Tags

, , ,

Published in the November 17, 2016, edition of the Lyons Recorder. 

COMMENTARY: What’s the future of affordable housing in Lyons?

Planning commission votes 7-0 for ADU recommendations

by Amy Reinholds

The first step toward updates to Town of Lyons code that intend to encourage more mother-in-law apartments or carriage houses passed the Lyons Planning and Community Development Commission (PCDC) on Monday.

At a Nov. 14 public hearing, the PCDC commissioners unanimously approved recommending changes to Town of Lyons code about accessory dwelling units (ADUs) on single-family residential lots in town limits. The next steps are for the Board of Trustees to hear input at public hearings for a first reading and a final reading that consider the recommended changes to current Town of Lyons ordinances. The next two regular Board of Trustees meetings are Nov. 21 and Dec. 5. Board of Trustees meetings start at 7 p.m., but check the agenda to see when the ADU public hearings are scheduled.

With the goal of encouraging more lower-cost, market-rate rentals in town for employees of Lyons businesses, seniors, and others who need affordable housing, the Lyons Board of Trustees directed the PCDC earlier this year to work with the Lyons Utilities and Engineering Board to look tools that could help. The current Town of Lyons ADU ordinance, established in 2013 after the flood, allows small apartments to be permitted on single-family residential lots, but no homeowners in Lyons have applied to participate in the program.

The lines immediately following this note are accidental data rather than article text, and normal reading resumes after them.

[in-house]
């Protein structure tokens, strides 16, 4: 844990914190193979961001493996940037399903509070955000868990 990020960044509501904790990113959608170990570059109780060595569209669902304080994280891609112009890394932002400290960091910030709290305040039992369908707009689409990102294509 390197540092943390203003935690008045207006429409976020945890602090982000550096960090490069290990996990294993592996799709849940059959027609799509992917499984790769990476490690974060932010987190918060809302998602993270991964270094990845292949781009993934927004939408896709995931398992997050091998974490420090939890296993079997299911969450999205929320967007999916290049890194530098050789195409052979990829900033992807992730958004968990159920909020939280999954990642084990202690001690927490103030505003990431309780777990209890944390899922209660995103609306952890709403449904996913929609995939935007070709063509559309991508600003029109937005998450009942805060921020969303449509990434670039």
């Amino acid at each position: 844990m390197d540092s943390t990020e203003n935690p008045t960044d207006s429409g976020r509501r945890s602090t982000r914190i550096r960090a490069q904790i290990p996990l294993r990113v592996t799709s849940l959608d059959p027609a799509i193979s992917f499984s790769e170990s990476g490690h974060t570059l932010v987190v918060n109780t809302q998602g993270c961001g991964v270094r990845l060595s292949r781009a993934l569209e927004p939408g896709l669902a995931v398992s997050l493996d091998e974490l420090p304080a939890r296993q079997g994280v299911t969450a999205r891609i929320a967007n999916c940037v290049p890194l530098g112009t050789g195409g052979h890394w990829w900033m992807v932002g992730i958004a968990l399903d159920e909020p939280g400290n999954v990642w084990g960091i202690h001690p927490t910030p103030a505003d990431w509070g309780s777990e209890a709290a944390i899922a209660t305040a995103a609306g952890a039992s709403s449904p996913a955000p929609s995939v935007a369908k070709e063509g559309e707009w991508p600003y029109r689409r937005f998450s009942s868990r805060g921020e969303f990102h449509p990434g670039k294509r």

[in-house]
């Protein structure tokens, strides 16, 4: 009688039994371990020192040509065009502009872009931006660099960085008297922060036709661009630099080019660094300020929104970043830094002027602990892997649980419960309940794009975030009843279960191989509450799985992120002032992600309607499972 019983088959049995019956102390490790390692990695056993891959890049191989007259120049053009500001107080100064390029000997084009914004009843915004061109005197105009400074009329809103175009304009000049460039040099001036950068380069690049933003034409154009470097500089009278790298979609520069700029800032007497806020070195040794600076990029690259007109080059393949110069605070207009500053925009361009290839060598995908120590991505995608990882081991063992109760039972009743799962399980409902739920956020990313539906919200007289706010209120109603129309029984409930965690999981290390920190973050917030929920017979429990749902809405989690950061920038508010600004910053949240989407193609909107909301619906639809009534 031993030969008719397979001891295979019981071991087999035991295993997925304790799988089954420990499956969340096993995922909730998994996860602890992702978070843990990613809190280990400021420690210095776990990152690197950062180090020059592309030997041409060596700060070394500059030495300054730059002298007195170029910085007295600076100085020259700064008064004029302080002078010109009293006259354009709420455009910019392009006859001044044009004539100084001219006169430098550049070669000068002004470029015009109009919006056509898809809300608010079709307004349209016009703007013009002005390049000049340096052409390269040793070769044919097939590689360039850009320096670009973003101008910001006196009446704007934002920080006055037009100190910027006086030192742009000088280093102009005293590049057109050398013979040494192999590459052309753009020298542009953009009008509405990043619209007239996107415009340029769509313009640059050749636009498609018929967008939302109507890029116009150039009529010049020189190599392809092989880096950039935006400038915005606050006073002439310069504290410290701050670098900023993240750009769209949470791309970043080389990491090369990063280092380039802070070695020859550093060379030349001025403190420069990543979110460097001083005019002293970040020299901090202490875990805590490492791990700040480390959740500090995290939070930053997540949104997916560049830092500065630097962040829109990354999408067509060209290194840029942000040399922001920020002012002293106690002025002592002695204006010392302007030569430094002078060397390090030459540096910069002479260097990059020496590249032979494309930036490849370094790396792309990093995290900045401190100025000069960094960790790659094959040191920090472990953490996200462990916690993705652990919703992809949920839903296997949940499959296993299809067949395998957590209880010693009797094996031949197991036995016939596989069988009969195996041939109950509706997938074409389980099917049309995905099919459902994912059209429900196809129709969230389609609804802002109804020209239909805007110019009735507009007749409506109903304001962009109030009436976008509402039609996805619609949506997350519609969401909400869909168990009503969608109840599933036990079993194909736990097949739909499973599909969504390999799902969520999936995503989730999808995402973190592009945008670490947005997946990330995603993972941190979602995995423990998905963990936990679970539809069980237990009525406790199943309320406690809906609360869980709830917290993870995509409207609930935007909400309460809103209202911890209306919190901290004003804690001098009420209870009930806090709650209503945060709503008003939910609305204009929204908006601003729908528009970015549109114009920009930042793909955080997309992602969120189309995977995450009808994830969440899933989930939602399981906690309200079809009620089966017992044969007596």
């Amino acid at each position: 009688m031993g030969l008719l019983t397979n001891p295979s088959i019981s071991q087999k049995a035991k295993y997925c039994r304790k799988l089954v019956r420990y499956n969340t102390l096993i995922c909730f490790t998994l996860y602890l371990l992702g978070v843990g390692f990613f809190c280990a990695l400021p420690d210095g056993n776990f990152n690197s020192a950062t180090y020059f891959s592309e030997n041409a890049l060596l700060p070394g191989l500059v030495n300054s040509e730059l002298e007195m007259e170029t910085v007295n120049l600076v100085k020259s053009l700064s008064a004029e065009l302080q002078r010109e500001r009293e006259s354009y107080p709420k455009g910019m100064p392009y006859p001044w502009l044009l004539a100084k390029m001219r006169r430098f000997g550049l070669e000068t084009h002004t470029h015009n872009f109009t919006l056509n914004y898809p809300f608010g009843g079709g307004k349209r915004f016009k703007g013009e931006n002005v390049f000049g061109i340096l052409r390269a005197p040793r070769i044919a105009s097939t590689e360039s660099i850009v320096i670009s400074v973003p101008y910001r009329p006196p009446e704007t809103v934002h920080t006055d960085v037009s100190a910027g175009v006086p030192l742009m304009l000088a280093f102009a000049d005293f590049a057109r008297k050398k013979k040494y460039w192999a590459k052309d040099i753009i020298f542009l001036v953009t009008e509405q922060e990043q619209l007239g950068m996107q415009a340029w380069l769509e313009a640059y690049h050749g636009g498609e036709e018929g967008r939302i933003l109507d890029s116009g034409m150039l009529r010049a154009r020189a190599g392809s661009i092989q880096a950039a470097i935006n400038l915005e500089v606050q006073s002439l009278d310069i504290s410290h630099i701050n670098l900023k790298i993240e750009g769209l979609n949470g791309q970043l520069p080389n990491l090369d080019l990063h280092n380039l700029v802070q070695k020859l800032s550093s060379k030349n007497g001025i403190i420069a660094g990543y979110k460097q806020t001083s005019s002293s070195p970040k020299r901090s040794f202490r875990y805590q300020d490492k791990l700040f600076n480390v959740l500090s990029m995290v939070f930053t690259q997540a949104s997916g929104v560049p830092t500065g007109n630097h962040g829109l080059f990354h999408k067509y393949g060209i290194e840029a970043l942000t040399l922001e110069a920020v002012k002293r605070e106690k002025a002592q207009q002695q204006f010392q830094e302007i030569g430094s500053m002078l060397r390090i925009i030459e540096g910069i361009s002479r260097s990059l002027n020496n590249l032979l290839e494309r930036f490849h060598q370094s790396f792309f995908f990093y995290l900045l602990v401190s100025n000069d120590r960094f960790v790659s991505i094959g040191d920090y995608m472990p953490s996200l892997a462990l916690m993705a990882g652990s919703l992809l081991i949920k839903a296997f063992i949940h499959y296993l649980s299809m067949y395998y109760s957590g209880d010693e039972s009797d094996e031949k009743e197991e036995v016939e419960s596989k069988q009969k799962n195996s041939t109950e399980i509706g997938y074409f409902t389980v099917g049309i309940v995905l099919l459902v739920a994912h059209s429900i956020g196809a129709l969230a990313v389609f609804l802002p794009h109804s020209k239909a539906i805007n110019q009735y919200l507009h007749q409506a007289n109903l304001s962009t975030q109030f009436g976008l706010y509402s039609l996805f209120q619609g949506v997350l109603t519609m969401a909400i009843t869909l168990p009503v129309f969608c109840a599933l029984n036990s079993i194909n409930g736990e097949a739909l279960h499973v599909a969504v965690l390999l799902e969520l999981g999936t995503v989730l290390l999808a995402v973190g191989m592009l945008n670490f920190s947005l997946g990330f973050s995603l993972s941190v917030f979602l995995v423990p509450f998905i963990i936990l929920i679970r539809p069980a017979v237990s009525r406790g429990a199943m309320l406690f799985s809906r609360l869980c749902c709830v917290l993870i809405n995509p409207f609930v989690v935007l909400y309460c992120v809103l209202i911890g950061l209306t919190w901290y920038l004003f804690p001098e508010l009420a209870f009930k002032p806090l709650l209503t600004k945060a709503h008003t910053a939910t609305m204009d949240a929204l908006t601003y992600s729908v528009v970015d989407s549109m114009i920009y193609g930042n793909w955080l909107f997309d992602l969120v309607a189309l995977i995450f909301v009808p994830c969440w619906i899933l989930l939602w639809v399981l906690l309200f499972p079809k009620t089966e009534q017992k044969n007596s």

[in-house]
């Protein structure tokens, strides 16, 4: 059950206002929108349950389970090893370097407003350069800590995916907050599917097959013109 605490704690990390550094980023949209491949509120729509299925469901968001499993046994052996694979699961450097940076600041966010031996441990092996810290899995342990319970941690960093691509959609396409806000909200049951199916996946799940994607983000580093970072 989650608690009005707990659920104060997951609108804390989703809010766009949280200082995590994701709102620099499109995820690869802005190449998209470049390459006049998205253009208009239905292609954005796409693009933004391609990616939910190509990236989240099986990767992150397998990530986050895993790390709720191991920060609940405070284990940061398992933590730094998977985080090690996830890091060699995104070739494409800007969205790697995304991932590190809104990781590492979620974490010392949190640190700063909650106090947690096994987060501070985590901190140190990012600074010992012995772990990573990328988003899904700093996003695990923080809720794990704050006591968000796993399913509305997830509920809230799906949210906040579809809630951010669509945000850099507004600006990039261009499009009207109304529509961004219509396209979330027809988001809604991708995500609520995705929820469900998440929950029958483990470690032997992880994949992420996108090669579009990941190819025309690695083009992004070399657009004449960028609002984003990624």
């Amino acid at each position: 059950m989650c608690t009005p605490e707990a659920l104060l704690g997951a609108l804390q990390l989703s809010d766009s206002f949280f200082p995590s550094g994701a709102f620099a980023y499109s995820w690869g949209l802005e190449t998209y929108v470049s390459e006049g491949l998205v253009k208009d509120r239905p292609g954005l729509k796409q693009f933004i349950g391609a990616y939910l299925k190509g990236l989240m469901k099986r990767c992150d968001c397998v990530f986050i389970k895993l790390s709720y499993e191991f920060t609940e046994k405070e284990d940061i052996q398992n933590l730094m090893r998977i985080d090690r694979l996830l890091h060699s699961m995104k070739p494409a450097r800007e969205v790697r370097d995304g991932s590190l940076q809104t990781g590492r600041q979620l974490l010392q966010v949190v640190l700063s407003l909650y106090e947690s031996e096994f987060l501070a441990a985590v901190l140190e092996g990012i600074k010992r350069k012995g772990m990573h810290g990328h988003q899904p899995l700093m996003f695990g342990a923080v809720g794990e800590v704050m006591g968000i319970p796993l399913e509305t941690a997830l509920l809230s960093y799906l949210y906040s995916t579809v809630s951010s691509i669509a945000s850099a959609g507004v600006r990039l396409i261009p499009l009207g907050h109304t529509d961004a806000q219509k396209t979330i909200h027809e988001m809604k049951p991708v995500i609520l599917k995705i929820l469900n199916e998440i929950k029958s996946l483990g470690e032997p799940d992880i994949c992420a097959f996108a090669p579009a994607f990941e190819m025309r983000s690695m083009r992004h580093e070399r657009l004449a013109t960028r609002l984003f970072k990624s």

The PCDC is recommending changes in Town of Lyons code including allowing ADUs on single-family home lots to share tap fees with the primary house (saving property owners utility connection fees, approximately $15,000-$16,000).

In exchange for the incentive that saves homeowners money in building the ADUs, there are recommended requirements for owner occupancy and longer-term rentals. The proposed changes would also require owner occupancy in either the main house or the ADU and would require longer-term rentals of 30 days or longer. Owners would be able to rent out either the main house or the ADU, but not both at the same time. However, on a case-by-case basis, exceptions for the owner occupancy would be allowed for periods up to 2 years.

The current Lyons code requires at least one parking space be provided per ADU, and the PCDC recommendations have clearer definitions that ADUs shall not be occupied by more than one family (which is defined as any number of related people, and up to 3 unrelated people who share a household).

There is direction for ADUs in two documents that the PCDC, Trustees, and Town Staff are guided by. Housing Strategy 1.1.1 in the 2010 Lyons Comprehensive Plan is “Review and revise Lyons’ Land Use Code as necessary to promote: mixed-use buildings such as live/work units near downtown, accessory dwelling units such as mother-in-law apartments and caretaker residences, and a variety of lot sizes and types of homes in all residential districts.” Also, Housing goal 1.3.1 in the Lyons Recovery Action Plan includes housing that is affordable based on size or square footage.